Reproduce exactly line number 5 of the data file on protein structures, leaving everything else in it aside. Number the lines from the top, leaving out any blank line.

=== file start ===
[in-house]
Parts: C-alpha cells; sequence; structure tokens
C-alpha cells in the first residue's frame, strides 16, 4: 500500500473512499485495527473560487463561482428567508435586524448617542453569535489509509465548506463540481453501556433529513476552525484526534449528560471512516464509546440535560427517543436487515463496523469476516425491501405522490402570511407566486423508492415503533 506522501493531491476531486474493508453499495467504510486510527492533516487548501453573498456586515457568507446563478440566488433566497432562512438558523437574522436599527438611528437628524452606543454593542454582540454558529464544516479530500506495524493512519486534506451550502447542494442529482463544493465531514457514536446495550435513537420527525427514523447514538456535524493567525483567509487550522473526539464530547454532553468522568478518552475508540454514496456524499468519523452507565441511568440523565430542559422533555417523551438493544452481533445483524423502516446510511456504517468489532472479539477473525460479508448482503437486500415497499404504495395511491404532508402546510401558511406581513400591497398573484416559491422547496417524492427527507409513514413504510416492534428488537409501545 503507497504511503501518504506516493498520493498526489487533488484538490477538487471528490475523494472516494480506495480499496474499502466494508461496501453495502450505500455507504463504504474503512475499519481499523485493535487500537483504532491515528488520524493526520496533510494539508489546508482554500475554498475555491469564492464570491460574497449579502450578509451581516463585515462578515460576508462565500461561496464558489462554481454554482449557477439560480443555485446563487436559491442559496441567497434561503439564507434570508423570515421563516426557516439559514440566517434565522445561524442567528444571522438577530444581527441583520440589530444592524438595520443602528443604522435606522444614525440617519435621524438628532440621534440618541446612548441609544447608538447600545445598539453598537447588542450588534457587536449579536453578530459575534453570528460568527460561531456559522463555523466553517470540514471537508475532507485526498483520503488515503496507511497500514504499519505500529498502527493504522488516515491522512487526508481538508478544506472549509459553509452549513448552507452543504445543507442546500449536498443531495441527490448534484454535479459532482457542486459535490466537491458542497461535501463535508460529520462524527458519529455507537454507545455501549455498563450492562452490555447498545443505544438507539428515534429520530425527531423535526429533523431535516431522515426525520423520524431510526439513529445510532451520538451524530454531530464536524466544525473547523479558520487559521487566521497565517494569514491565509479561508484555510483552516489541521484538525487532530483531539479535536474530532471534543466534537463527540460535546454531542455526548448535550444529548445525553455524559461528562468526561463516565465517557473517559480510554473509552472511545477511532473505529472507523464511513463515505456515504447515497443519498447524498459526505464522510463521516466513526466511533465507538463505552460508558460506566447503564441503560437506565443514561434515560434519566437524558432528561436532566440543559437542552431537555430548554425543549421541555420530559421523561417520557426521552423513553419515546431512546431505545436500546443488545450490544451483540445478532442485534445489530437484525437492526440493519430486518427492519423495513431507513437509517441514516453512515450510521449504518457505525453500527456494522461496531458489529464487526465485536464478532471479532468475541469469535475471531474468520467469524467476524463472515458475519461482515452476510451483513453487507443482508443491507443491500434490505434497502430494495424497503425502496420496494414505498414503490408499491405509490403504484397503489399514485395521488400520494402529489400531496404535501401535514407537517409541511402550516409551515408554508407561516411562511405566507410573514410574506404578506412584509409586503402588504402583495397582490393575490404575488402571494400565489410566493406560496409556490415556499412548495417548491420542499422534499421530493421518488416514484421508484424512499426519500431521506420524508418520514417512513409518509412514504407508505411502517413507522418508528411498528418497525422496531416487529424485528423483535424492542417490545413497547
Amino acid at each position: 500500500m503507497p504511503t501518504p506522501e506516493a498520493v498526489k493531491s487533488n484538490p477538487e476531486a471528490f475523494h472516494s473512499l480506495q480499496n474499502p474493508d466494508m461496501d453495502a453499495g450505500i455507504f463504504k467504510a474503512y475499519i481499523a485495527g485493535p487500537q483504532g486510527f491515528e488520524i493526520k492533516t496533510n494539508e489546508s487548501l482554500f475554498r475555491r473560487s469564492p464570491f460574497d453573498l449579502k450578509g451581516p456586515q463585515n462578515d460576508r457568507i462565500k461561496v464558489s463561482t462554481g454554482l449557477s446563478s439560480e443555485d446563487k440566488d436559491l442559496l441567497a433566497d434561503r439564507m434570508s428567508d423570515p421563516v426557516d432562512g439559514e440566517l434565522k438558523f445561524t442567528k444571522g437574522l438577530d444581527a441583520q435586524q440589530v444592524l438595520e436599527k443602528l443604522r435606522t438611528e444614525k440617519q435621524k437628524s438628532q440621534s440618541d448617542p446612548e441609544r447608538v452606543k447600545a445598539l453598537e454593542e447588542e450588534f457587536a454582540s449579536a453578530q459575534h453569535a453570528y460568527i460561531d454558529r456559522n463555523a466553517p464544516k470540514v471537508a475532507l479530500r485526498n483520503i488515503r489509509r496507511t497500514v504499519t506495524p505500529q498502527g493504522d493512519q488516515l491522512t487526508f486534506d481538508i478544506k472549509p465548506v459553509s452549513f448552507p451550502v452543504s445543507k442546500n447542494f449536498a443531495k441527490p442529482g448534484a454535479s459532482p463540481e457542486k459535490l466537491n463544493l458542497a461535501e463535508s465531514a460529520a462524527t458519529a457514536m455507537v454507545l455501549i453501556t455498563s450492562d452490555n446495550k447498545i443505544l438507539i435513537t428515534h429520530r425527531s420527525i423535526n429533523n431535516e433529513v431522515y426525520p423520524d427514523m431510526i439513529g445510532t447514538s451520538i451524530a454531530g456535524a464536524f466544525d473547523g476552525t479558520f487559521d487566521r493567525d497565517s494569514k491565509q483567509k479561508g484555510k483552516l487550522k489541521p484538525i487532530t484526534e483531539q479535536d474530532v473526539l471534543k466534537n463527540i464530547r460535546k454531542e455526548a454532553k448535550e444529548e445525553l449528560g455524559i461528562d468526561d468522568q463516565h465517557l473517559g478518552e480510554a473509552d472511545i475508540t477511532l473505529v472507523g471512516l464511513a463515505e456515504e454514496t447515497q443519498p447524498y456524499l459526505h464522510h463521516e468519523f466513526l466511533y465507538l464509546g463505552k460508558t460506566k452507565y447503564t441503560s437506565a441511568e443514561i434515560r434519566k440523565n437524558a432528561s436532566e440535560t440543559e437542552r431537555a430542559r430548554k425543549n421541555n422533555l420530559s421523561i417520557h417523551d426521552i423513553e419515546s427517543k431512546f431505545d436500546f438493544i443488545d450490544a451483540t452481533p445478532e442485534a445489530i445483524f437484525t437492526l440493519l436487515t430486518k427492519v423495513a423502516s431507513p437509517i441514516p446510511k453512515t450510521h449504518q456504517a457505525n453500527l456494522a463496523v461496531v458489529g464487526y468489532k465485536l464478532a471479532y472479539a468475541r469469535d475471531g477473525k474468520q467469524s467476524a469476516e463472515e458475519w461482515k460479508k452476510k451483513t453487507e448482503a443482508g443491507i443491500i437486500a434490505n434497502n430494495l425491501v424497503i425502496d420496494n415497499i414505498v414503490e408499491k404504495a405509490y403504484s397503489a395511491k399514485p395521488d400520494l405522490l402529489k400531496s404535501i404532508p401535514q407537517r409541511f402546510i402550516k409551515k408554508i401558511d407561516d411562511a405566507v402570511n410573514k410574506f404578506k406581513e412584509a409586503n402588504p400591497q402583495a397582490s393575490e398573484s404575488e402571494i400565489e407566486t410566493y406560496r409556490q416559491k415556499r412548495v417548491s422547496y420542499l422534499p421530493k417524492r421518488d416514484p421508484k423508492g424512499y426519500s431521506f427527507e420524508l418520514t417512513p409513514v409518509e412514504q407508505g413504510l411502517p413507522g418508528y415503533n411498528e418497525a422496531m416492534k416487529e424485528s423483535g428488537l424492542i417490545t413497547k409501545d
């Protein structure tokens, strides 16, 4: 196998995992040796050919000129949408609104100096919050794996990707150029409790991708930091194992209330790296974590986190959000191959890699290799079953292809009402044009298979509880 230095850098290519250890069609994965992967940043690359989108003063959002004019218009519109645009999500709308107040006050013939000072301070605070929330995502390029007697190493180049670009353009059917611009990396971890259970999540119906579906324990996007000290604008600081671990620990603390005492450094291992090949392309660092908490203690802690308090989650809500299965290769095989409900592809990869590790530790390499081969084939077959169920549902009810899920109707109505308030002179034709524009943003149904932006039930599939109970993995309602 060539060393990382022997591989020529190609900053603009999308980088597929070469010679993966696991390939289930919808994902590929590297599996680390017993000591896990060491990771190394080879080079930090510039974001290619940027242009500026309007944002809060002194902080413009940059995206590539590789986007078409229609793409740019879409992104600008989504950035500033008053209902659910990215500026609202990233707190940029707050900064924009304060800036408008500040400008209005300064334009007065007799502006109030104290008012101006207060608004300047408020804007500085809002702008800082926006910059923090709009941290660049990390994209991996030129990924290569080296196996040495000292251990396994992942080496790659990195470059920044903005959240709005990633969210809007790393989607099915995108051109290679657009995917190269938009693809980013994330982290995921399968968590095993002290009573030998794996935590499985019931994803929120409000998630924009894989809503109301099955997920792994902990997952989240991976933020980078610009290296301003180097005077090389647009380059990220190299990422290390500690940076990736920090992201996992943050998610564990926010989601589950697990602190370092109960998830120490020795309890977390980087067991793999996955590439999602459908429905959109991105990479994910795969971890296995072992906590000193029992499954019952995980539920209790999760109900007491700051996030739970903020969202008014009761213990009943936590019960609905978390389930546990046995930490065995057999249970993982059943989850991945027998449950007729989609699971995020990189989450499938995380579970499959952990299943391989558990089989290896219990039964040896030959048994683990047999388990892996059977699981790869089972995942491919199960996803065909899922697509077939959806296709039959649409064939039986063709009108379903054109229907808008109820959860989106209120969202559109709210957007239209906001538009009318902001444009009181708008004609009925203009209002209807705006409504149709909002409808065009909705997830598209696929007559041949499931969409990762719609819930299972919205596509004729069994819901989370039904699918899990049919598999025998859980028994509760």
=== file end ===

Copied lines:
């Protein structure tokens, strides 16, 4: 196998995992040796050919000129949408609104100096919050794996990707150029409790991708930091194992209330790296974590986190959000191959890699290799079953292809009402044009298979509880 230095850098290519250890069609994965992967940043690359989108003063959002004019218009519109645009999500709308107040006050013939000072301070605070929330995502390029007697190493180049670009353009059917611009990396971890259970999540119906579906324990996007000290604008600081671990620990603390005492450094291992090949392309660092908490203690802690308090989650809500299965290769095989409900592809990869590790530790390499081969084939077959169920549902009810899920109707109505308030002179034709524009943003149904932006039930599939109970993995309602 060539060393990382022997591989020529190609900053603009999308980088597929070469010679993966696991390939289930919808994902590929590297599996680390017993000591896990060491990771190394080879080079930090510039974001290619940027242009500026309007944002809060002194902080413009940059995206590539590789986007078409229609793409740019879409992104600008989504950035500033008053209902659910990215500026609202990233707190940029707050900064924009304060800036408008500040400008209005300064334009007065007799502006109030104290008012101006207060608004300047408020804007500085809002702008800082926006910059923090709009941290660049990390994209991996030129990924290569080296196996040495000292251990396994992942080496790659990195470059920044903005959240709005990633969210809007790393989607099915995108051109290679657009995917190269938009693809980013994330982290995921399968968590095993002290009573030998794996935590499985019931994803929120409000998630924009894989809503109301099955997920792994902990997952989240991976933020980078610009290296301003180097005077090389647009380059990220190299990422290390500690940076990736920090992201996992943050998610564990926010989601589950697990602190370092109960998830120490020795309890977390980087067991793999996955590439999602459908429905959109991105990479994910795969971890296995072992906590000193029992499954019952995980539920209790999760109900007491700051996030739970903020969202008014009761213990009943936590019960609905978390389930546990046995930490065995057999249970993982059943989850991945027998449950007729989609699971995020990189989450499938995380579970499959952990299943391989558990089989290896219990039964040896030959048994683990047999388990892996059977699981790869089972995942491919199960996803065909899922697509077939959806296709039959649409064939039986063709009108379903054109229907808008109820959860989106209120969202559109709210957007239209906001538009009318902001444009009181708008004609009925203009209002209807705006409504149709909002409808065009909705997830598209696929007559041949499931969409990762719609819930299972919205596509004729069994819901989370039904699918899990049919598999025998859980028994509760």